Glycol Ethers Linked to Infertility

Emerging research just this week indicates that men working as painters and decorators who are exposed to <"">glycol ethers are more likely to have poor semen quality.  Scientists from the Universities of Sheffield and Manchester conducted the research.

Research findings, which have been published in the British medical journal Occupational Environmental Medicine, reveal that men who work with solvents such as glycol ether have a 2.5-fold increased risk of experiencing a low motile sperm count compared to men with low exposure.  Glycol ethers are widely used in many products including water-based paints, a product which is used by many painters and decorators.  Glycol ether is often used in dermatological products such as skin creams and is also used as a fixative for perfumes; an insect repellent; a topical antiseptic; a solvent for cellulose acetate, some dyes, inks, and resins; and in preservatives and pharmaceuticals.

Sperm motility is critical in the fertility of men; the concentration of motile sperm per ejaculate has shown to be linked with conception; however, sperm morphology—the size and shape of sperm—and sperm DNA quality are important factors that may be affected by chemical exposure.  The research findings are a result of a major collaborative United Kingdom study to determine the occupational risks of male infertility through chemical exposure in the workplace.  The study involved 14 fertility clinics in 11 cities across the UK and examined the working lives of 2,118 men.

Also, it has long been known that overexposure to glycol ethers can cause anemia—a shortage of red blood cells—intoxication similar to the effects of alcohol; and irritation of the eyes, nose, or skin.  In the laboratory, low-level exposure to certain glycol ethers can cause birth defects, as well as causing damage to a male’s sperm and testicles.  Some evidence also links glycol ether workplace exposure to reduced human sperm counts.  Workers are warned, based on lab tests and worker studies of workers, that certain glycol ethers should be treated as reproductive health hazards.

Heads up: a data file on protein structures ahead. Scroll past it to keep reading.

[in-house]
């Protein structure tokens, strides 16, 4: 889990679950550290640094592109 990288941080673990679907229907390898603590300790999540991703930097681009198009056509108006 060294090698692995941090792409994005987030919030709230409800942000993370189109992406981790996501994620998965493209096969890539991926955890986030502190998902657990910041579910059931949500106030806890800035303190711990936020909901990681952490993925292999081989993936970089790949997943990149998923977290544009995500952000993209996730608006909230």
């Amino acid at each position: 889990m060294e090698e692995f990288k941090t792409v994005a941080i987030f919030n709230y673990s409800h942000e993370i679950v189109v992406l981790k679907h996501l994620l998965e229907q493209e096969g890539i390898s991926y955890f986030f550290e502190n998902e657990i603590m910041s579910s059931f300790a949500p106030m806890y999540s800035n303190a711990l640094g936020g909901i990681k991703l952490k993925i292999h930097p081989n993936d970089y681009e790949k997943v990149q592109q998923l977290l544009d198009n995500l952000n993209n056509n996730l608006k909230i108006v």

Dr. Andy Povey, senior lecturer in Molecular Epidemiology at the University of Manchester, said:  “We know that certain glycol ethers can affect male fertility and the use of these has reduced over the past two decades; however, our results suggest that they are still a workplace hazard and that further work is needed to reduce such exposure.”  Dr Allan Pacey, senior lecturer in Andrology at the University of Sheffield, added:  “Infertile men are often concerned about whether chemicals they are exposed to in the workplace are harming their fertility; therefore, it is reassuring to know that on the whole the risk seems to be quite low.”

Meanwhile, this Friday, the Food and Drug Administration (FDA) issued a warning to women—which is discussed in an article posted to today’s “Breaking News” section of the <"">—to neither use nor purchase Mommy’s Bliss Nipple Cream due to two potentially harmful ingredients contained in the cream that may cause respiratory distress, vomiting, and diarrhea in infants.  The potentially harmful ingredients in the cream are chlorphenesin and phenoxyethanol.  Phenoxyethanol is a glycol ether.

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